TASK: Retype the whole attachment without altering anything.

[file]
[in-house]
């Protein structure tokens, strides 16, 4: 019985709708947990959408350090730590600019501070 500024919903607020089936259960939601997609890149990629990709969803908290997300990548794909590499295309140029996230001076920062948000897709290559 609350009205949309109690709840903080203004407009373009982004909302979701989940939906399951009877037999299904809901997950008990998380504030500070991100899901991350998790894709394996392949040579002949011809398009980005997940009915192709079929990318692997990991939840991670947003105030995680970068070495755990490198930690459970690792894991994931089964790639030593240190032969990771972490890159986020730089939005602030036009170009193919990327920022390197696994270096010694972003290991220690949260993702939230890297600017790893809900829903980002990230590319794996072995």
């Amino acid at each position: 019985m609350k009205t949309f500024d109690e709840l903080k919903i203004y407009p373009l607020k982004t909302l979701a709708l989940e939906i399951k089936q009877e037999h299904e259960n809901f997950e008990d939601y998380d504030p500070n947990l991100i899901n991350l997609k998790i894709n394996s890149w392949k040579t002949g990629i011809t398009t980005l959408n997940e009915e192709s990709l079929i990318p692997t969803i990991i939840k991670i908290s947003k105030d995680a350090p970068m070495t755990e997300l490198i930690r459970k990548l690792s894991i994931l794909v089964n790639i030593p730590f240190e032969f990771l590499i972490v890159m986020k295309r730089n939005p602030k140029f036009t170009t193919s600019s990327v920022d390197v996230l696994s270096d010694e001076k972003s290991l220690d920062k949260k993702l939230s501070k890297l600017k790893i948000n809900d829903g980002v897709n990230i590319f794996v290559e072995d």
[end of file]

[in-house]
């Protein structure tokens, strides 16, 4: 019985709708947990959408350090730590600019501070 500024919903607020089936259960939601997609890149990629990709969803908290997300990548794909590499295309140029996230001076920062948000897709290559 609350009205949309109690709840903080203004407009373009982004909302979701989940939906399951009877037999299904809901997950008990998380504030500070991100899901991350998790894709394996392949040579002949011809398009980005997940009915192709079929990318692997990991939840991670947003105030995680970068070495755990490198930690459970690792894991994931089964790639030593240190032969990771972490890159986020730089939005602030036009170009193919990327920022390197696994270096010694972003290991220690949260993702939230890297600017790893809900829903980002990230590319794996072995």
């Amino acid at each position: 019985m609350k009205t949309f500024d109690e709840l903080k919903i203004y407009p373009l607020k982004t909302l979701a709708l989940e939906i399951k089936q009877e037999h299904e259960n809901f997950e008990d939601y998380d504030p500070n947990l991100i899901n991350l997609k998790i894709n394996s890149w392949k040579t002949g990629i011809t398009t980005l959408n997940e009915e192709s990709l079929i990318p692997t969803i990991i939840k991670i908290s947003k105030d995680a350090p970068m070495t755990e997300l490198i930690r459970k990548l690792s894991i994931l794909v089964n790639i030593p730590f240190e032969f990771l590499i972490v890159m986020k295309r730089n939005p602030k140029f036009t170009t193919s600019s990327v920022d390197v996230l696994s270096d010694e001076k972003s290991l220690d920062k949260k993702l939230s501070k890297l600017k790893i948000n809900d829903g980002v897709n990230i590319f794996v290559e072995d």